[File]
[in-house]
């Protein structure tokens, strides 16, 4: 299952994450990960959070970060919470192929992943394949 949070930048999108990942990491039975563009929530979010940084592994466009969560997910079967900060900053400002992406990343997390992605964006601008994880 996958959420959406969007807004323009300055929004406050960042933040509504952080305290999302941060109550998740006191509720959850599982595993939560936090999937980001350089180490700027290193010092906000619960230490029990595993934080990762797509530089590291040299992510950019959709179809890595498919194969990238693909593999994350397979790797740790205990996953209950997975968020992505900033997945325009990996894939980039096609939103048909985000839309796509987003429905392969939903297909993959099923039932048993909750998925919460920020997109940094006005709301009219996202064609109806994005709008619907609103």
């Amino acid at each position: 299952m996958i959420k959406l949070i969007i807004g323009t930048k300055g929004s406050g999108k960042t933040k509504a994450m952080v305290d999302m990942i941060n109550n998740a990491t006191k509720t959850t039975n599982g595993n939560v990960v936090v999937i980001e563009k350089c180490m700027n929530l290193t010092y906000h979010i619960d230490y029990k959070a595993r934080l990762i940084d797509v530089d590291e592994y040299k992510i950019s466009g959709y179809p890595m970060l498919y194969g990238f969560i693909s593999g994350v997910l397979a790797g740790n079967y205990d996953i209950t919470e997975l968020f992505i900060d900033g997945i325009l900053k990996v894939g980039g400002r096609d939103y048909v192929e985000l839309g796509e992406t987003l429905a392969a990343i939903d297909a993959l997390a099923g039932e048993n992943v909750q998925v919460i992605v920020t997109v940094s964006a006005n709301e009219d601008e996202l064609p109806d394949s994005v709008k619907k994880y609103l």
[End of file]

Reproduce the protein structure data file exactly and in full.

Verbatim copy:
[in-house]
């Protein structure tokens, strides 16, 4: 299952994450990960959070970060919470192929992943394949 949070930048999108990942990491039975563009929530979010940084592994466009969560997910079967900060900053400002992406990343997390992605964006601008994880 996958959420959406969007807004323009300055929004406050960042933040509504952080305290999302941060109550998740006191509720959850599982595993939560936090999937980001350089180490700027290193010092906000619960230490029990595993934080990762797509530089590291040299992510950019959709179809890595498919194969990238693909593999994350397979790797740790205990996953209950997975968020992505900033997945325009990996894939980039096609939103048909985000839309796509987003429905392969939903297909993959099923039932048993909750998925919460920020997109940094006005709301009219996202064609109806994005709008619907609103």
């Amino acid at each position: 299952m996958i959420k959406l949070i969007i807004g323009t930048k300055g929004s406050g999108k960042t933040k509504a994450m952080v305290d999302m990942i941060n109550n998740a990491t006191k509720t959850t039975n599982g595993n939560v990960v936090v999937i980001e563009k350089c180490m700027n929530l290193t010092y906000h979010i619960d230490y029990k959070a595993r934080l990762i940084d797509v530089d590291e592994y040299k992510i950019s466009g959709y179809p890595m970060l498919y194969g990238f969560i693909s593999g994350v997910l397979a790797g740790n079967y205990d996953i209950t919470e997975l968020f992505i900060d900033g997945i325009l900053k990996v894939g980039g400002r096609d939103y048909v192929e985000l839309g796509e992406t987003l429905a392969a990343i939903d297909a993959l997390a099923g039932e048993n992943v909750q998925v919460i992605v920020t997109v940094s964006a006005n709301e009219d601008e996202l064609p109806d394949s994005v709008k619907k994880y609103l």